Lake Country residents showed up in full force last week to get a look at the concept plan for Pelmewash Parkway as the District of Lake County held another open house, allowing the public to give further input and get a look at the concept plan for the roadway.
Close to 80 residents showed up at DLC municipal hall on Sept. 24, hearing from consultants that have put together a concept plan using information gathered from the public at previous input sessions.
About half the folks that turned out filled out a comments form giving further input while comments are being accepted until Oct. 8 online at the DLC’s web site.
“From what I can gather the response was very favourable for what was proposed,” said Lake Country councillor Owen Dickie. “It’s very much going to be a recreational corridor with a narrow roadway that will allow for through travel and has the ability to isolate pedestrian and bike traffic from the road.”
Among the items that have been taken off the agenda is the potential closing of the road in the middle of Pelmewash Parkway. Dickie says that is no longer an option and the road will remain open to through traffic although what’s up in the air is the use of the road by commercial trucks.
“There are some trucks that are using it now, big rigs that are pulling into the pull-outs and parking as well as gravel trucks from the Oyama gravel pit,” said Dickie, adding that Lake Country council was leaning towards closing the road to commercial traffic in the future. With the DLC not expected to take over control of the road until sometime next year, the district still can’t make any firm decisions on potentially closing the road to rigs.
“There was pretty consistent agreement (on council) that the road would be closed to through commercial traffic,” said Dickie.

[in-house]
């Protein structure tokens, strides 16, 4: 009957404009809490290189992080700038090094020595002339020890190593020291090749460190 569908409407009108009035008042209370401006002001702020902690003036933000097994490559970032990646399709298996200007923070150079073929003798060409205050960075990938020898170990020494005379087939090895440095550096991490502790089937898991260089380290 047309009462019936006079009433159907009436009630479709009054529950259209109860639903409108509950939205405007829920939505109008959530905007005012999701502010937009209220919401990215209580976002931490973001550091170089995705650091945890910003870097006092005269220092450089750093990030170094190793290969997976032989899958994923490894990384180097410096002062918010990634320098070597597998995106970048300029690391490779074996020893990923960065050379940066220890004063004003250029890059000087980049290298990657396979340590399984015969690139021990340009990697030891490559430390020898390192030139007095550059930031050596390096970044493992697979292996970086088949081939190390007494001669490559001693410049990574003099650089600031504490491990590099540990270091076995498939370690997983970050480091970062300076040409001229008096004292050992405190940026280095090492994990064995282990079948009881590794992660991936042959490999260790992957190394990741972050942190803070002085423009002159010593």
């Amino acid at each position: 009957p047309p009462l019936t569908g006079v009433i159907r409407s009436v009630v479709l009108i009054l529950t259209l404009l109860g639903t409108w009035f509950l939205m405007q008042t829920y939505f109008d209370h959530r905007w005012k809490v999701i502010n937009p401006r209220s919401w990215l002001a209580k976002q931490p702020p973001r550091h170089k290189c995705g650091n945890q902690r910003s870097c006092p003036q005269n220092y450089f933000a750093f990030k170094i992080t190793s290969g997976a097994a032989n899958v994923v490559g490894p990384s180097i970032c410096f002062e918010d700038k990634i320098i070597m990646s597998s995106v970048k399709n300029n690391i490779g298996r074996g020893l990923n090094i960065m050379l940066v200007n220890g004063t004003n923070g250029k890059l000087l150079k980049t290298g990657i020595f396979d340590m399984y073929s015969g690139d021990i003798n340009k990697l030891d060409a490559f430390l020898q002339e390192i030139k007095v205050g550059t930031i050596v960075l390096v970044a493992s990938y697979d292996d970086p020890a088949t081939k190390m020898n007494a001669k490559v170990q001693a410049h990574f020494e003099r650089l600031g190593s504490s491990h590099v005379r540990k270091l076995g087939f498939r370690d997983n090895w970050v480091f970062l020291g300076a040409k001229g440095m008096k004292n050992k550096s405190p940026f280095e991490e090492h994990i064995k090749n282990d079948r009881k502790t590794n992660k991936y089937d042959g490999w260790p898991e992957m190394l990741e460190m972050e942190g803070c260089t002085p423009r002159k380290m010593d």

Once this latest public consultation period closes, consultants will put together a final plan that will be brought forward to council for approval. Lake Country mayor James Baker says it’s a slow process but it’s important to make sure the residents of Lake Country have a proper say.
“I think this is a good process,” said Baker. “The more the community information we can get the better. We would rather spend the time and budget on getting a good plan and then we will have to go after ways of getting funding once we have a concrete plan.”
It’s still unknown when the DLC will be asked to approve the concept plan although they are expected to get a look at the final concept plan in the next few months.
Signage along the new Highway 97 remains an issue for residents and businesses operating in Oyama.
New route change information signs will be put up by the province that will direct travelers to Oyama and Evans Road off of the new highway but Dickie says it’s still creating confusion.
“There seems to be some resistance from numerous people to indicate Oyama as a particular location,” he said. “There is some justification for that. Then you would need to put up signs for the rest of the wards which might not be a bad thing. We are a community of four very diverse communities which is probably one of our strengths.”
In the meantime, council has directed staff to to develop an overall sign policy for the district.